Back to School Shopping

by |

It’s mid-July, and I’ve already started shopping for school.

There are two major reasons for this. First, my son is starting kindergarten in about three weeks, and I’m working out my residual anxiety about this Major Milestone by preparing all the physical accoutrements that will be necessary. His school publishes a list of very specific supplies needed for each grade, and I, of course, have started fretting about making sure we are able to find all of those very specific items. I tend to find myself worrying about whether I have actually purchased the correct type of gluestick, since I have to buy two dozen of them.

The second reason is…well, okay, I’ll admit it. I adore new school supplies. I love a box of perfect new crayons, their tips unsullied from scribbling. I love fresh new notebooks full of smooth white paper. I love shiny new scissors and bottles of glue that aren’t all tacky from leftover glue leaking down the sides. I love new lunchboxes that don’t bear any stains from old peanut butter and jelly sandwiches, and I love new ballpoint pens with no teethmarks on the caps.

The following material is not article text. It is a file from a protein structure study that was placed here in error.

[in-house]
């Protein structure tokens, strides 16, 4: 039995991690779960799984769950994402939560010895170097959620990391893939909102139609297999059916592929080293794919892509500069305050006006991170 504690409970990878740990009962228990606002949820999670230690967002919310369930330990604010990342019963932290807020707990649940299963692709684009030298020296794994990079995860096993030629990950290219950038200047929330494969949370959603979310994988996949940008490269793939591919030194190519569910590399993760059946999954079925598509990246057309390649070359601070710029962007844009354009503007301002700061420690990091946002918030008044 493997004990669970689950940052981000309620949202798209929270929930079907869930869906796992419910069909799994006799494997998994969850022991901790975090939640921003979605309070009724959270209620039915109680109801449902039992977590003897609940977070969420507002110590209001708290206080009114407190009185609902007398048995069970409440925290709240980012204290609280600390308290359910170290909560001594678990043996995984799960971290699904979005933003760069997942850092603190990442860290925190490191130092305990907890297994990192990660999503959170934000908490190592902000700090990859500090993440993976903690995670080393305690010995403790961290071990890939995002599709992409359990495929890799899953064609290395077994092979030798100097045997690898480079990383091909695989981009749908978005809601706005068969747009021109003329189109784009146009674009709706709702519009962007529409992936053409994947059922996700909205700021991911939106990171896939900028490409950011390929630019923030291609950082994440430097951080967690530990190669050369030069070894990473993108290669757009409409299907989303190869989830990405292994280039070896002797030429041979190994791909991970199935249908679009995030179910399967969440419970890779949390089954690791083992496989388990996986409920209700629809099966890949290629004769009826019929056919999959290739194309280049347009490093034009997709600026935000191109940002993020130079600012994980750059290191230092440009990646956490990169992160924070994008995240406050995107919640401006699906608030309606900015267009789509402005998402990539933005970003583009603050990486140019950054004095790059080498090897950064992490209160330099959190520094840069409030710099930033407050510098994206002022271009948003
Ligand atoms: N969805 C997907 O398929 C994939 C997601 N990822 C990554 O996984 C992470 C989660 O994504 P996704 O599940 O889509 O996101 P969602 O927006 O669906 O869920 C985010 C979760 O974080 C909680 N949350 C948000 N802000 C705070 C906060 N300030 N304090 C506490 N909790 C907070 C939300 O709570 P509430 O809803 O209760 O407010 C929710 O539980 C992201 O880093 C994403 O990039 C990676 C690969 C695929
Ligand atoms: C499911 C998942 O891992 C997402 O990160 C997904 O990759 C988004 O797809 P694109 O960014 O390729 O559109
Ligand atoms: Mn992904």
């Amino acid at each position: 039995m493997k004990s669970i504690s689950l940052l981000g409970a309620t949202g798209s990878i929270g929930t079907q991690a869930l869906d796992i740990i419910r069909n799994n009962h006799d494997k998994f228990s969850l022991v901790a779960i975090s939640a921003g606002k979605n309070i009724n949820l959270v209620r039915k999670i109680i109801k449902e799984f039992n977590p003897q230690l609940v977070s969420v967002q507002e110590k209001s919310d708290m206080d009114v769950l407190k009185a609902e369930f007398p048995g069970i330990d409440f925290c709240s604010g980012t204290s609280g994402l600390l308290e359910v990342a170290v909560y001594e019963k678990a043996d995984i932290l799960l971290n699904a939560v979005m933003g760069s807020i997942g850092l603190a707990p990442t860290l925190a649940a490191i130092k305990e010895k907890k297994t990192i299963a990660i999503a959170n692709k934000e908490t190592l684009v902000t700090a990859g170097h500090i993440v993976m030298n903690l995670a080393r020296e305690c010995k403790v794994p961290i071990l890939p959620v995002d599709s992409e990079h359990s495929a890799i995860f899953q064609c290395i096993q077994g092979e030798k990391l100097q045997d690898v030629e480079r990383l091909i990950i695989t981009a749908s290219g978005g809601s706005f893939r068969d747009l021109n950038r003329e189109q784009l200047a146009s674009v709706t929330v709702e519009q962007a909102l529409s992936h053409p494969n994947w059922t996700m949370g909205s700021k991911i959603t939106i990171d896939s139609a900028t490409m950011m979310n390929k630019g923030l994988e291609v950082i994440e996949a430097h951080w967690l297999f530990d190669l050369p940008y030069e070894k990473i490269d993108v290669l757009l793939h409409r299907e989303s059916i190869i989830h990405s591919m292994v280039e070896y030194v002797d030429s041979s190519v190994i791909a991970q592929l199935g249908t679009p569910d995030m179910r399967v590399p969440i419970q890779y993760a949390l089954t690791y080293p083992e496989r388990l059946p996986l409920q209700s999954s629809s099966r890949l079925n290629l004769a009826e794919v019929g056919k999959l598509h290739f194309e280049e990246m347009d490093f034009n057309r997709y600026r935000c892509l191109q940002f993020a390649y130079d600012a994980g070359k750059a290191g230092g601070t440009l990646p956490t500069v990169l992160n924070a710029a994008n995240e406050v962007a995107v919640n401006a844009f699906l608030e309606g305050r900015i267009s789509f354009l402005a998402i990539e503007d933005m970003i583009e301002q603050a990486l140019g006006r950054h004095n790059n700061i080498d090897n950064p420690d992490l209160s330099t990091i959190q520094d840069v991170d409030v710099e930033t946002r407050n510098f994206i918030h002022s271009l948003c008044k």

I love it all. I loved buying new school supplies as a kid, and I’m enjoying it just as much now that I’m a parent.

While I was cruising the back-to-school aisle at Target recently, I discovered something really interesting: they’re selling Trapper Keepers again. Remember those? Those big clunky binders with a cover that velcroed shut and took up all the room in your already overstuffed backpack? My favorite one featured a photograph of a hot air balloon. I think I was in the fourth or fifth grade when I had that one. I adored it. It really wasn’t very useful, as we were supposed to use different colored paper folders with the brads in the center for most subjects. But oh, it was cool. Everyone had one–or at least wanted one.

The Trapper Keeper at Target now isn’t nearly as cool. For one thing, I’m thirtymumblesomething now. Also, it’s made out of a weird fabric that seems to be a hybrid of canvas and vinyl. And there are no pictures on the cover; the modern-day TKs only seem to come in solid colors like aqua, magenta and green. But worst of all, there is no velcro closure. How else is a student going to call attention to the fact that she’s getting out her Trapper Keeper to show off if there’s no ripppppping noise from opening the velcro?

Ah well. My son will never know the appeal of the Trapper Keeper, but I’m sure something else will come along to take its place in the hearts and minds of students in his generation.

Leave a Reply using Facebook